Senate Majority Leader Harry Reid has high standards for American-ness.
That's why it carried such weight when he described the Koch brothers in a speech on the Senate floor as "about as un-American as anyone that I can imagine." Coming from anyone lacking Reid's powers of patriotic discernment, this would have been shameful hyperbole. From Reid, it was a peerless act of taxonomy.
What immediately had him so exercised was anti-Obamacare ads funded by the Koch brothers, but surely other potentially un-American activities lurked in the back of his mind. David Koch gave $100 million to a theater in New York City so people can perform ballet and opera there. No wonder Reid harbors the darkest suspicions.
If you want to score a contest between the Koch brothers and Harry Reid over who has contributed more to America, it doesn't seem close. The Koch brothers got wealthy creating productive industries that employ tens of thousands of people. Harry Reid got (obviously much less) wealthy as a career politician.
Any one of the Koch brothers' many major philanthropic ventures — say, the $100 million to New York Presbyterian Hospital, or just the $35 million to the Smithsonian's National Museum of Natural History — will do more good than Harry Reid's constant maneuvers to try to protect his vulnerable incumbents.
Reid's maligning of the Koch brothers is part of a party-wide effort to attack the politically engaged libertarian duo. Groups that the Kochs have donated to or are affiliated with have spent some $30 million on the midterm elections so far, with more on the way. For Democrats, that is a mortal sin.
Of course, Reid didn't complain about a globe-trotting billionaire who made a mint through currency speculation spending more than $25 million trying to defeat President George W. Bush in 2004. By Reid's standard, George Soros was as robustly American as John Wayne.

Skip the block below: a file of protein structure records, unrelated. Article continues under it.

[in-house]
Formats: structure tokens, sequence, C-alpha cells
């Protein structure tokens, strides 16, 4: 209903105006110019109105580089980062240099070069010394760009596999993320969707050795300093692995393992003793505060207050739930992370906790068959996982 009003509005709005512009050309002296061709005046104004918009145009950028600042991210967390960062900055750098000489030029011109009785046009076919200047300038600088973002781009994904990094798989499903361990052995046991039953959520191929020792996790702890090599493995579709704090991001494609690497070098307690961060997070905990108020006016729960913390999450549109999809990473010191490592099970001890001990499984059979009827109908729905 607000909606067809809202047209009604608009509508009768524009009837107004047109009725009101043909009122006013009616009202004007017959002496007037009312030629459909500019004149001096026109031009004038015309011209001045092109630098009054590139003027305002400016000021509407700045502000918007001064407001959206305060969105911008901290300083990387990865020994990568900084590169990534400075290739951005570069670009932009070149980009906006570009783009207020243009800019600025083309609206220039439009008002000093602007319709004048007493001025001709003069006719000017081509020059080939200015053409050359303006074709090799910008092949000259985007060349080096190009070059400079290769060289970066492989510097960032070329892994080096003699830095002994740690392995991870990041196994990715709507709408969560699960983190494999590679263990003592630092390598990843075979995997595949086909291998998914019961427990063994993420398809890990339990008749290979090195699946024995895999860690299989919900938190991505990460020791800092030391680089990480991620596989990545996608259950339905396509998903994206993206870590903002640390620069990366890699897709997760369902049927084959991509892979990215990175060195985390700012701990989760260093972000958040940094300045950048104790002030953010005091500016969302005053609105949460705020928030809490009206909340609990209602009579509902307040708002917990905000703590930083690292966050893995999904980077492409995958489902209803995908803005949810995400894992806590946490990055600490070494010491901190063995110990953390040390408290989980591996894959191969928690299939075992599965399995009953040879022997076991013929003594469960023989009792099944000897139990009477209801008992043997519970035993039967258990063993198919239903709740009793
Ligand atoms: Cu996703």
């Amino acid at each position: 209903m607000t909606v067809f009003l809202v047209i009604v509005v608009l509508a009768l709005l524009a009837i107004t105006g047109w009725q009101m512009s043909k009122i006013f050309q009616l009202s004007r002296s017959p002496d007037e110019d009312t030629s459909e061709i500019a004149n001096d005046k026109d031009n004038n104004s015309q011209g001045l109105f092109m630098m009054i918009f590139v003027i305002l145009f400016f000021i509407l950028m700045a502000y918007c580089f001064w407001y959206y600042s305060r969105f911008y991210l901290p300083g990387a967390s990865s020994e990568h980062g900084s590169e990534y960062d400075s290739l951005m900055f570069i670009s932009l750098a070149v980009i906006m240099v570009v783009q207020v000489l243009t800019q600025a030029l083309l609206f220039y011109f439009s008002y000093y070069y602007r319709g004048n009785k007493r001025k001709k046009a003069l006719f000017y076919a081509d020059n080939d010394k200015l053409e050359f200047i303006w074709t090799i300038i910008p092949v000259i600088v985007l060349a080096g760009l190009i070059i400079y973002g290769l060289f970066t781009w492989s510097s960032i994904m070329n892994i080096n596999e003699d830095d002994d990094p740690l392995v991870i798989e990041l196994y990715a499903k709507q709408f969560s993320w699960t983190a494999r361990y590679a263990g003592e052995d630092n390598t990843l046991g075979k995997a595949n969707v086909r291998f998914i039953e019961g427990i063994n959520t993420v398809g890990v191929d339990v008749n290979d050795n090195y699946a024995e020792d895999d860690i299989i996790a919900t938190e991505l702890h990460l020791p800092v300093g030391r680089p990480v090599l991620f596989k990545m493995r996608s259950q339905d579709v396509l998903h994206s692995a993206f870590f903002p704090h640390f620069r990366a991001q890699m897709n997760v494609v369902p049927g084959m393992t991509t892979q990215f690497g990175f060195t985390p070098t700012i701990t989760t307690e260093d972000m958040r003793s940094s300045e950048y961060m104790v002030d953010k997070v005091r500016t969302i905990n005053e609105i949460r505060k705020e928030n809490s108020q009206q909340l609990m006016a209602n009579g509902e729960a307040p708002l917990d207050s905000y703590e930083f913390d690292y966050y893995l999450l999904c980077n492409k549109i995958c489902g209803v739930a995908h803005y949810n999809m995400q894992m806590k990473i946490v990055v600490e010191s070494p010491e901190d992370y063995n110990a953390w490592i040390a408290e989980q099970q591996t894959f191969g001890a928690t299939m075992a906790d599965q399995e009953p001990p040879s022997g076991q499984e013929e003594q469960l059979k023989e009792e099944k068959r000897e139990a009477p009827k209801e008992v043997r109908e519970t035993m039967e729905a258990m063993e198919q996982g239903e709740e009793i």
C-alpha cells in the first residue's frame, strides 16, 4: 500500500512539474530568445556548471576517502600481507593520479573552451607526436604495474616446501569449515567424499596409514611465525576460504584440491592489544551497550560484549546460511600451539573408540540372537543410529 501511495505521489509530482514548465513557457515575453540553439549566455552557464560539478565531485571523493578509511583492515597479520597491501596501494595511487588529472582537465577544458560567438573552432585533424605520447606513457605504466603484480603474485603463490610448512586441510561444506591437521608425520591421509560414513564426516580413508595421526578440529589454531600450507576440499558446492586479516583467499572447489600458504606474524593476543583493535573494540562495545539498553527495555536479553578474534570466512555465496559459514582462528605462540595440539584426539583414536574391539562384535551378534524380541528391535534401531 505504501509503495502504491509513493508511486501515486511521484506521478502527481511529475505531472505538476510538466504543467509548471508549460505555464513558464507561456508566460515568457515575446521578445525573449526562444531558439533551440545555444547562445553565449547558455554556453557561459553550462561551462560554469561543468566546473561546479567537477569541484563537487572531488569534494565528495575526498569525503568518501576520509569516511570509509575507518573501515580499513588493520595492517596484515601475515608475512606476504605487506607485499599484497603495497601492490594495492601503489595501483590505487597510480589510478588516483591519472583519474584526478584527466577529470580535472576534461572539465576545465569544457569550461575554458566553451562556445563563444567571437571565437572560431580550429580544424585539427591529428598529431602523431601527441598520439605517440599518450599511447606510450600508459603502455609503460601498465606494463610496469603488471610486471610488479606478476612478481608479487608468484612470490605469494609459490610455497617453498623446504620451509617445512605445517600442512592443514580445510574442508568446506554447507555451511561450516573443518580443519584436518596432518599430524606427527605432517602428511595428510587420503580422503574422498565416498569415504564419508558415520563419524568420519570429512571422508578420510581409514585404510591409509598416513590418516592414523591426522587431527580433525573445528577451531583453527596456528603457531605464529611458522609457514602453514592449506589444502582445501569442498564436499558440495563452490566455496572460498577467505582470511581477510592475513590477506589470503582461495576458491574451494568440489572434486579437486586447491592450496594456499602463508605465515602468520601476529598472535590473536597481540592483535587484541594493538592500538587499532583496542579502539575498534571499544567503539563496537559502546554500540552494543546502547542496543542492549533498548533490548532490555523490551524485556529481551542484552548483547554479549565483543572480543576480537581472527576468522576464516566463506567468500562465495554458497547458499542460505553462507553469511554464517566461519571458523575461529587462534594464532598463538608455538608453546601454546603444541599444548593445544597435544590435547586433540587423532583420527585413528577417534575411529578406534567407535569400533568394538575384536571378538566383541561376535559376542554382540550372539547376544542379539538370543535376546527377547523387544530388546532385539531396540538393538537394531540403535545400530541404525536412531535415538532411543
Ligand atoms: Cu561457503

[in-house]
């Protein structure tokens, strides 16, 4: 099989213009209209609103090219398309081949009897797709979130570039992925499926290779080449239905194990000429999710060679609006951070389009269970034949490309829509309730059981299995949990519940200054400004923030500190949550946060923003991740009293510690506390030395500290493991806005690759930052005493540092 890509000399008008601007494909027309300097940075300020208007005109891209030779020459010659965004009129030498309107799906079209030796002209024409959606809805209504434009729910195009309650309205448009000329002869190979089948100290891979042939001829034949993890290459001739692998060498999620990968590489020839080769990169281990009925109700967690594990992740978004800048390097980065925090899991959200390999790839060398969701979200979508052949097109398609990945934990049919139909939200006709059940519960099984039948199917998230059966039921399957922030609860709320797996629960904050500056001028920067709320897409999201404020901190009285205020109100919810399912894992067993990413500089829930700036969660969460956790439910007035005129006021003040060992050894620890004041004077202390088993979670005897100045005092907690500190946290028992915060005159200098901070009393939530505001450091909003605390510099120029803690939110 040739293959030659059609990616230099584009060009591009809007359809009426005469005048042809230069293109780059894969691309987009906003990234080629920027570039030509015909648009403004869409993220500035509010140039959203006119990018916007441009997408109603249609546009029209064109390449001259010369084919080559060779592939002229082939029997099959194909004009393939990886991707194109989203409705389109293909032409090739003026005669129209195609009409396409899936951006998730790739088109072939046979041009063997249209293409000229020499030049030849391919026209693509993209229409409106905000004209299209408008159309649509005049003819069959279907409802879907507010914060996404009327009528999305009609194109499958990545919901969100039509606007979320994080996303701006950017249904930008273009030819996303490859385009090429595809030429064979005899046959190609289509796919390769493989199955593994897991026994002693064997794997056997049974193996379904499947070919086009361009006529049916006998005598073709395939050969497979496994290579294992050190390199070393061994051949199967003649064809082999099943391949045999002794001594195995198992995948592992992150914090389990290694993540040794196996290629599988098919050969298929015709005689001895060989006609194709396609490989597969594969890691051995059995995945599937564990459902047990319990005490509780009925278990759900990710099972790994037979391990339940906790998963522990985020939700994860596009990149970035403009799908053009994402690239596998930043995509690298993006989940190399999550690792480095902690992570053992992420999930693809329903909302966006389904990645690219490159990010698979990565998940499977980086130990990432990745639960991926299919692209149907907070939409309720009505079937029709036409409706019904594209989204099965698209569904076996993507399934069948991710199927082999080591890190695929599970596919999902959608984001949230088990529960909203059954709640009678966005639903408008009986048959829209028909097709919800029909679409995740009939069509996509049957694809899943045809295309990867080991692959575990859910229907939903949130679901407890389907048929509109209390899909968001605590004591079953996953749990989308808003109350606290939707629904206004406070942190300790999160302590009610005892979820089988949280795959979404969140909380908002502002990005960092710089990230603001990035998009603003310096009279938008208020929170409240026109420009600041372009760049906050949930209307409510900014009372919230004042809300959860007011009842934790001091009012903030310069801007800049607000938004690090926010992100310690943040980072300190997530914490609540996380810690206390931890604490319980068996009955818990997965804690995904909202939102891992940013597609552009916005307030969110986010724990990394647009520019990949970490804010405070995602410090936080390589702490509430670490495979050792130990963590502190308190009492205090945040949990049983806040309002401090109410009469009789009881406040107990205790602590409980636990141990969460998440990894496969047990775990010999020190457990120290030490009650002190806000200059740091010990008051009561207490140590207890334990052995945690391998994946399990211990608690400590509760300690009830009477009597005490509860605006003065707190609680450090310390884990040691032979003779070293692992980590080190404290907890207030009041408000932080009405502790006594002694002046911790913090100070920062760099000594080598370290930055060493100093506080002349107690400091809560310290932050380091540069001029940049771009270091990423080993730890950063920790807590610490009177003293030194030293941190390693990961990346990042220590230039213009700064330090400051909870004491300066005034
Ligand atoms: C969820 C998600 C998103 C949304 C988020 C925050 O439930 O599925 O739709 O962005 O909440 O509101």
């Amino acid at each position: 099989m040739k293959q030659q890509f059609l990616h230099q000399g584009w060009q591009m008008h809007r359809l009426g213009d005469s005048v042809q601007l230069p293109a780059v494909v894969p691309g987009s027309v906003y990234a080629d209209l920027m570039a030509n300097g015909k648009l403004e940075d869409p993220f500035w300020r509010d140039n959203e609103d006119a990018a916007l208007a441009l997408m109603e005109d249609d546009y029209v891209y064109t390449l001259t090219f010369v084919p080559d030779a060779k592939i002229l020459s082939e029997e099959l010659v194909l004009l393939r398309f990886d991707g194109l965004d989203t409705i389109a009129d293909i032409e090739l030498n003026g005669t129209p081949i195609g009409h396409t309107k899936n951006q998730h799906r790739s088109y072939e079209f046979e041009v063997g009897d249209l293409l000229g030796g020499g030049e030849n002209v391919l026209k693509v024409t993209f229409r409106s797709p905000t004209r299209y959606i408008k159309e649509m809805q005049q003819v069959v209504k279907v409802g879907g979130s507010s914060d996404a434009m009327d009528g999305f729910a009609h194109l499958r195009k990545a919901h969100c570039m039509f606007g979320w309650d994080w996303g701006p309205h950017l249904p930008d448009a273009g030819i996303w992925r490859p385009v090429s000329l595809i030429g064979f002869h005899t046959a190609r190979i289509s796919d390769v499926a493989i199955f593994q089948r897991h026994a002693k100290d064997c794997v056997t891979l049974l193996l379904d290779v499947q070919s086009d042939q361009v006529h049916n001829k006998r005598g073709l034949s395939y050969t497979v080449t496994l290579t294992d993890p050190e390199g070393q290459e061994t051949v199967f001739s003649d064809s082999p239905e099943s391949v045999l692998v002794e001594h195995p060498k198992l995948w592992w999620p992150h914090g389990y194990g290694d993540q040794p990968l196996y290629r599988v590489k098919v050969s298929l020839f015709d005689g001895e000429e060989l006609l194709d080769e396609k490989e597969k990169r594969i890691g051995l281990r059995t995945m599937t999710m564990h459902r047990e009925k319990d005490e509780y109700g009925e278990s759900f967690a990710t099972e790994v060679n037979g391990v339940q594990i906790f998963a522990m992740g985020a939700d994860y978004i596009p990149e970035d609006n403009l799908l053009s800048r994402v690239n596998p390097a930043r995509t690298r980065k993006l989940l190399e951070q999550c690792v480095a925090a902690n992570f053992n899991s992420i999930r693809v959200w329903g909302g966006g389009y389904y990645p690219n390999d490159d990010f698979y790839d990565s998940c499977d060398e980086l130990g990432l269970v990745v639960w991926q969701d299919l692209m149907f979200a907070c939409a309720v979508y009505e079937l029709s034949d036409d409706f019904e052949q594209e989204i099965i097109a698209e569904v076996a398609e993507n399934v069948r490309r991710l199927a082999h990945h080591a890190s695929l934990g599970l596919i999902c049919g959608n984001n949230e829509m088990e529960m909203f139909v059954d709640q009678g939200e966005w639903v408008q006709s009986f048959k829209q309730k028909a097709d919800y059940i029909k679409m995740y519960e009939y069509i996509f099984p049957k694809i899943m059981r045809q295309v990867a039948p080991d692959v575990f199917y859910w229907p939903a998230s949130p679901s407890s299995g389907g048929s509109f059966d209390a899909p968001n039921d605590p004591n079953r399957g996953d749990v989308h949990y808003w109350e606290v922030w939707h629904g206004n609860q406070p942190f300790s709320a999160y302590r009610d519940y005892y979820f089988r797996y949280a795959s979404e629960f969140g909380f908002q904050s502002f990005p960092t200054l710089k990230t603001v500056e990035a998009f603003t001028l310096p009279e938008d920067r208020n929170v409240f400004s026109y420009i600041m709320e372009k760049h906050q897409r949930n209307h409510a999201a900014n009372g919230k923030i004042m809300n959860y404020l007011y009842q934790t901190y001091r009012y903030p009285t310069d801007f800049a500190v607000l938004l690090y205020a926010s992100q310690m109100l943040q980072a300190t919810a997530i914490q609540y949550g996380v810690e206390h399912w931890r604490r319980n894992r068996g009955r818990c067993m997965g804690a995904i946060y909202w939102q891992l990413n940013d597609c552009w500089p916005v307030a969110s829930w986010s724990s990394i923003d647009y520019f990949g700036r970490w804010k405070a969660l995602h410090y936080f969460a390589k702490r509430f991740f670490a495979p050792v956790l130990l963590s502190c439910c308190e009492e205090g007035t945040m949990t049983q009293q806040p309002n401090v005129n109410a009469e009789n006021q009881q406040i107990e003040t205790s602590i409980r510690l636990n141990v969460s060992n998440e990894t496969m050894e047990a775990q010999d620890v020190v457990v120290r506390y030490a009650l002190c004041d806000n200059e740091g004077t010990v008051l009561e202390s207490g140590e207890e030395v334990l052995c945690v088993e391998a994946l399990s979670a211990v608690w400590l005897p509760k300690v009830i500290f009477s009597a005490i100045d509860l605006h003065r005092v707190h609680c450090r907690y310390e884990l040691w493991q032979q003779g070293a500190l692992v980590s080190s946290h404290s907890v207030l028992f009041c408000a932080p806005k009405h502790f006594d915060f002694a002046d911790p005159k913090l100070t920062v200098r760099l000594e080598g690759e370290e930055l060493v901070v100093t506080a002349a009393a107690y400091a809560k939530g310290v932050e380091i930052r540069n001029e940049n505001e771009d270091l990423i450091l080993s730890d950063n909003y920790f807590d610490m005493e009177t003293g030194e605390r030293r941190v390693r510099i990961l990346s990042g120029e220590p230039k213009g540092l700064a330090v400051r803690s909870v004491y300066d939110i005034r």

The left doesn't lack for people trying, in Reid's stilted terms, "to buy America." Green billionaire Tom Steyer has pledged to spend $100 million supporting Democrats this year. The billionaire Koch brothers can agitate against cap and trade, and billionaire Steyer can agitate for it. That's how a free system works.
But the break-glass-in-emergency Democratic option in tough midterms is finding a boogeyman. In 2010, it was "secret foreign money" funneled through the Chamber of Commerce. This absurdly tendentious demagoguery didn't stop Republicans from picking up more than 60 House seats.
Nor will the attack on the Kochs affect this year's outcome one way or another. Are we supposed to believe that voters, who are overwhelmingly sour on Obamacare, will ignore their feelings about the highly consequential law and treat the midterms as a referendum on the people funding ads attacking the law that they don't like in the first place?
The left can be forgiven for thinking everyone else is as obsessed with the Koch brothers as it is. The log on the Koch Industries website of New York Times stories mentioning the Kochs since 2011 runs about 20 pages when printed.
The logical endpoint of this anti-Kochery was the spectacle of left-wingers protesting the coming advent of the David H. Koch Center at New York Presbyterian Hospital because of its association with a philanthropist with uncongenial politics. How long before demonstrators target the David H. Koch Theater at Lincoln Center and interrupt "Swan Lake" with cries of "Koch Kills Democracy"?
The old Saul Alinsky dictum is apt: "Pick the target, freeze it, personalize it, and polarize it." In its piece on Reid's anti-Koch gambit, The New York Times reports, "The majority leader was particularly struck by a presentation during a recent Senate Democratic retreat, which emphasized that one of the best ways to draw an effective contrast is to pick a villain."
How high-minded. For a powerful national officeholder to stoop to such invective against private citizens seems bullying and itself vaguely un-American. But I defer to Harry Reid. He is the expert on American-ness.
Rich Lowry is the editor of National Review and author of the best-seller “Lincoln Unbound: How an Ambitious Young Railsplitter Saved the American Dream — and How We Can Do It Again.” He has written for The New York Times, The Wall Street Journal, and a variety of other publications. Read more reports from Rich Lowry — Click Here Now.
© King Features Syndicate